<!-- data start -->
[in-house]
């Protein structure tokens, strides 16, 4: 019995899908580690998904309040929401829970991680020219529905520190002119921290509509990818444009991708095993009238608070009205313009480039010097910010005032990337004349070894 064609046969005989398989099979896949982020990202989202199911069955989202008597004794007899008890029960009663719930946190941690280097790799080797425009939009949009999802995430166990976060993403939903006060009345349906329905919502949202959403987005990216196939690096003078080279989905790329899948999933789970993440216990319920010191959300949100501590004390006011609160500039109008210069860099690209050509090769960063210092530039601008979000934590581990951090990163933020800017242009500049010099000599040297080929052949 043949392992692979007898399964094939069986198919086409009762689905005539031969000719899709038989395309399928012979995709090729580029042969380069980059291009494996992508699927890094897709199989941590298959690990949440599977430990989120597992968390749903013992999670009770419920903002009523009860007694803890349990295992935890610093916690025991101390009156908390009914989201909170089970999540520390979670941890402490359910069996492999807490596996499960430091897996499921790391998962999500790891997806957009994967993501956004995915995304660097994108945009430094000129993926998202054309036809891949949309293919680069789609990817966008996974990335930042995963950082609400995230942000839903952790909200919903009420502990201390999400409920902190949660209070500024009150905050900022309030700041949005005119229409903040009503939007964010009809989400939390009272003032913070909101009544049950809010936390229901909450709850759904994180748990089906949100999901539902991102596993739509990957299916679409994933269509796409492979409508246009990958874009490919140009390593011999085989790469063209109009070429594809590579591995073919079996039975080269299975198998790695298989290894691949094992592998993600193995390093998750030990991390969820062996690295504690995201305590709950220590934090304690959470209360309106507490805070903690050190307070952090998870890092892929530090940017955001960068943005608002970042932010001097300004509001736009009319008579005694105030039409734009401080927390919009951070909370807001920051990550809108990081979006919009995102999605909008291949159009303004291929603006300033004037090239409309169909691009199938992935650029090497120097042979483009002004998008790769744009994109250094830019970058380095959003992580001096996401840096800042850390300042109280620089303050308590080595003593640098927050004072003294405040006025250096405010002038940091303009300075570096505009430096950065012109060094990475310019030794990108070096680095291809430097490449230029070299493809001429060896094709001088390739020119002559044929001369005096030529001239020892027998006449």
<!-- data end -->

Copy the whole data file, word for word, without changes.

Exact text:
[in-house]
């Protein structure tokens, strides 16, 4: 019995899908580690998904309040929401829970991680020219529905520190002119921290509509990818444009991708095993009238608070009205313009480039010097910010005032990337004349070894 064609046969005989398989099979896949982020990202989202199911069955989202008597004794007899008890029960009663719930946190941690280097790799080797425009939009949009999802995430166990976060993403939903006060009345349906329905919502949202959403987005990216196939690096003078080279989905790329899948999933789970993440216990319920010191959300949100501590004390006011609160500039109008210069860099690209050509090769960063210092530039601008979000934590581990951090990163933020800017242009500049010099000599040297080929052949 043949392992692979007898399964094939069986198919086409009762689905005539031969000719899709038989395309399928012979995709090729580029042969380069980059291009494996992508699927890094897709199989941590298959690990949440599977430990989120597992968390749903013992999670009770419920903002009523009860007694803890349990295992935890610093916690025991101390009156908390009914989201909170089970999540520390979670941890402490359910069996492999807490596996499960430091897996499921790391998962999500790891997806957009994967993501956004995915995304660097994108945009430094000129993926998202054309036809891949949309293919680069789609990817966008996974990335930042995963950082609400995230942000839903952790909200919903009420502990201390999400409920902190949660209070500024009150905050900022309030700041949005005119229409903040009503939007964010009809989400939390009272003032913070909101009544049950809010936390229901909450709850759904994180748990089906949100999901539902991102596993739509990957299916679409994933269509796409492979409508246009990958874009490919140009390593011999085989790469063209109009070429594809590579591995073919079996039975080269299975198998790695298989290894691949094992592998993600193995390093998750030990991390969820062996690295504690995201305590709950220590934090304690959470209360309106507490805070903690050190307070952090998870890092892929530090940017955001960068943005608002970042932010001097300004509001736009009319008579005694105030039409734009401080927390919009951070909370807001920051990550809108990081979006919009995102999605909008291949159009303004291929603006300033004037090239409309169909691009199938992935650029090497120097042979483009002004998008790769744009994109250094830019970058380095959003992580001096996401840096800042850390300042109280620089303050308590080595003593640098927050004072003294405040006025250096405010002038940091303009300075570096505009430096950065012109060094990475310019030794990108070096680095291809430097490449230029070299493809001429060896094709001088390739020119002559044929001369005096030529001239020892027998006449």